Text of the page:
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Recall that powerful voice. A voice echoing in the limitless sky of music, that makes even the music giants bow down in reverence. Full of strength and yet such smooth taans as the free flowing mustard seeds slipping out of a fist; a blend of ragas so perfect that one wouldn’t realize when he moved from Mandra to Madhya, or touched Gandhar and Pancham of Tar Saptak and then swiftly moved back to the ragas, and by the time you would comprehend he would be reach the end or Sam. ‘Bajo Re Bajo, Bajo Mandlara..’ Alaap or the Gradual unfolding of a raga through monosyllables and without a fixed composition, Swar Vistar or the vocal extenuations, Bol- Banav or the Rhythmic variations with the text of the song, Behlava or the playing with mood of the text, Tihaiyan or the timing of picking up and dropping the notes, Awaaz ka lagaav or the quality of voice being appropriate with the emotional expression of the song, anything you hear, it is unparallel.
All this hadn’t happened for no reason. Born in Dharwad district in the state of Karnataka, Bhimsen was eleven when he heard Abdul Karim Khan Sahab for the first time. It was then that he decided that he too will become a singer. It is said that at that very time, he left the house in search of a guru or a teacher. For many years, he struggled in Delhi, Kolkata, Gwalior, Lucknow and Rampur. In Gwalior he learnt raga Marwa and Puriya, and received the initial training of Khayal Gayaki from the master of Sarod, Ustad Hafiz Ali Khan (father of Ustad Azmal Ali Khan). At last he found the guru he had been looking for in his own home district, Dharwad. Guru Sawai Gandharva was the disciple of the same Abdul Karim Khan, whose voice had inspired Bhimsen to enter the world of music. Bhimsen started living with his new found guru. For six years he spent all his time time serving him, doing household work and taking lessons from him. From guru ji he learnt that there should be rigorous riaz or practice regularly. Following the guru-shishya traditional method of learning, Bhimsen learnt the nitty-gritties of singing. In 1943 he shifted to Mumbai and started working as a radio artist. At the age of 19 he conducted his first live programme, after which he began to be noticed.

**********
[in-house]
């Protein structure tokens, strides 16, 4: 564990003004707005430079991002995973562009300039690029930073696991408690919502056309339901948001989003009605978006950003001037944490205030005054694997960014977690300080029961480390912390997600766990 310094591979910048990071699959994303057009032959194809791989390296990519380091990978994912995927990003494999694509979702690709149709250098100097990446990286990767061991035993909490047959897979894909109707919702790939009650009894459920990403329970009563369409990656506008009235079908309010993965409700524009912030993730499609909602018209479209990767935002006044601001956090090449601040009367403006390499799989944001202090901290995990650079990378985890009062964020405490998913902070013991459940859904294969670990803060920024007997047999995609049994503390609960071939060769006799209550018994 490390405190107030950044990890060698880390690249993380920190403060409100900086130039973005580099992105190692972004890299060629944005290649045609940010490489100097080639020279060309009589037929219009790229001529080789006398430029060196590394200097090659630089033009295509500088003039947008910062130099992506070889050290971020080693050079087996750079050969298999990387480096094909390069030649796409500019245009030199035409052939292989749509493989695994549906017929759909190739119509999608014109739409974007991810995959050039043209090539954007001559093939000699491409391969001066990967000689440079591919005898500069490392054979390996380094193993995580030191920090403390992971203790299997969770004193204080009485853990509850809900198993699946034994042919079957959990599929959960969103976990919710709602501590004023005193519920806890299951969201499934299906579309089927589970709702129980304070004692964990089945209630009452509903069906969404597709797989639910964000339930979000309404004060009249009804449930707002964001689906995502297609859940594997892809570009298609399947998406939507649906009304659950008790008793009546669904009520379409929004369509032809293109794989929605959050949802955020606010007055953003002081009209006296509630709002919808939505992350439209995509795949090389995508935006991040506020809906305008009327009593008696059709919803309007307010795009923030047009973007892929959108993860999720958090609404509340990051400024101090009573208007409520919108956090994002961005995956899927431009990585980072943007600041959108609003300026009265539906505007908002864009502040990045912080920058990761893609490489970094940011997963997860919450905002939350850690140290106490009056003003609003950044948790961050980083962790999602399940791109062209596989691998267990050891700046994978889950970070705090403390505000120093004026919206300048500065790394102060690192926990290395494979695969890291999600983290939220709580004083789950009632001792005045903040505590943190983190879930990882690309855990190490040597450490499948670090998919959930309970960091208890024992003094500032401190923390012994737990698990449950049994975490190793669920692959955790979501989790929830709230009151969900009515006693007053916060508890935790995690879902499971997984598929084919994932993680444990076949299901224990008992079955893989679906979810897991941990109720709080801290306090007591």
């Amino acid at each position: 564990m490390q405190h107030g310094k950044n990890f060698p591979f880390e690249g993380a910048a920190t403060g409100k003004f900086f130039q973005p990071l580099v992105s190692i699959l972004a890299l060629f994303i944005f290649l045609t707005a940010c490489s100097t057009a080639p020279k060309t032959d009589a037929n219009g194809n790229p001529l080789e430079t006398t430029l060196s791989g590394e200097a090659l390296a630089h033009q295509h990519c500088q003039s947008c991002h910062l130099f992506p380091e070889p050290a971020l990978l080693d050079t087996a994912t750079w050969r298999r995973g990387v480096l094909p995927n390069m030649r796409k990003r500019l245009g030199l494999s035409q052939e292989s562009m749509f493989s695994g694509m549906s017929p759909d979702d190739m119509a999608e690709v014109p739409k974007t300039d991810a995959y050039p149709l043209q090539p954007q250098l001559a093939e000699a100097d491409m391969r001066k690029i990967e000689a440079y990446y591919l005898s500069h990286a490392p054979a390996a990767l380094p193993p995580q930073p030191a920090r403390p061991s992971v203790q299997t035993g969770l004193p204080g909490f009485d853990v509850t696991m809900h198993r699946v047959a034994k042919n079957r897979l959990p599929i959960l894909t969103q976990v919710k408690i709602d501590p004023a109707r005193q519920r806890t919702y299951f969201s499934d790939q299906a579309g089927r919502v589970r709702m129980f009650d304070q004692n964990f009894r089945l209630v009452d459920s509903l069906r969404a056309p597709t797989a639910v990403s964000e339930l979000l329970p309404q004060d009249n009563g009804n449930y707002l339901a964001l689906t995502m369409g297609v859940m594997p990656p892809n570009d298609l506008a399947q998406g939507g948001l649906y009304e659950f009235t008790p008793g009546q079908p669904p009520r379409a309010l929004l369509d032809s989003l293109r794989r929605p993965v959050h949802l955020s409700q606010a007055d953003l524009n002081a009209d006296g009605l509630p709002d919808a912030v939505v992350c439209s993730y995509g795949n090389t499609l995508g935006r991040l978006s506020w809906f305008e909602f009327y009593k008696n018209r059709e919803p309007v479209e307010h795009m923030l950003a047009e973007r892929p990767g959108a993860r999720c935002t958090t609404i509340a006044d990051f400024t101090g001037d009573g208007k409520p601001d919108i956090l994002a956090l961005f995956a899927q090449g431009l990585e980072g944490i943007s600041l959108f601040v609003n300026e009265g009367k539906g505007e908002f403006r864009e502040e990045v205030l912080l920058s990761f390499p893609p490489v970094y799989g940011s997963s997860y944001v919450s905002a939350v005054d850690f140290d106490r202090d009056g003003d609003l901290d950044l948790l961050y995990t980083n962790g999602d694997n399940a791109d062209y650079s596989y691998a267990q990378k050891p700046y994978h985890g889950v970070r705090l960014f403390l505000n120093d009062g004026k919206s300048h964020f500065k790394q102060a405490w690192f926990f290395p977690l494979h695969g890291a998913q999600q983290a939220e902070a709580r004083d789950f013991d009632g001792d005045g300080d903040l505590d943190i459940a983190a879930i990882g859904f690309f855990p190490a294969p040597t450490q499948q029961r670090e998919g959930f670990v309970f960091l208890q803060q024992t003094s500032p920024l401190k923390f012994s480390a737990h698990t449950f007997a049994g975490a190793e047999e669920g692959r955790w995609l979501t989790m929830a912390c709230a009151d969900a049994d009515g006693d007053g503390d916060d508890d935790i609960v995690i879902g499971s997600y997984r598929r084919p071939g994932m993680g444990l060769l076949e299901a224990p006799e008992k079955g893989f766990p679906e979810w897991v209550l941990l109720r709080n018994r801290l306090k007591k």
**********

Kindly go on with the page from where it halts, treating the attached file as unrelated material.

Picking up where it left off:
Bhimsen is said to be the school of Khayal Gayaki. Students learning music are told that if they want to listen to the purity of ragas in a Khayal and know the ideal way of singing these ragas or ragadari (presenting the ragas), then they must listen to Bhimsen Joshi. Bhimsen Joshi has sung many Bhajans (devotional songs) and Abhangs in Kannada, Sanskrit, Hindi and Marathi, which are very popular. Bhimsen Joshi has sung along with music legends Pandit Hariprasad Chaurasia, Pandit Ravi Shankar and Balamuralikrishna, and created masterpieces. Amongst the young generation singers, he has sung with Ustad Rashid Khan also who belongs to the Rampur Sahaswan Gharana. However, the contemporary classical singing or music could not impress Bhimsen Joshi. While making a documentary on him, Gulzar had asked, “how do you feel when you listen to today’s singers?’’ His answer was, “we have listened to Bade Ghulam Ali, Aamir Khan and Guru ji and their singing is embedded in our ears. Today there are many singers who are intelligent. Their training is also good, but their singing is unable to touch my heart.” Bhimsen was of the view that along with mastering the art of singing pure ragas, one has to be equally brilliant at presenting it. So that when one sings, the listener is left spellbound. Bhimsen Joshi himself is an example of such brilliance.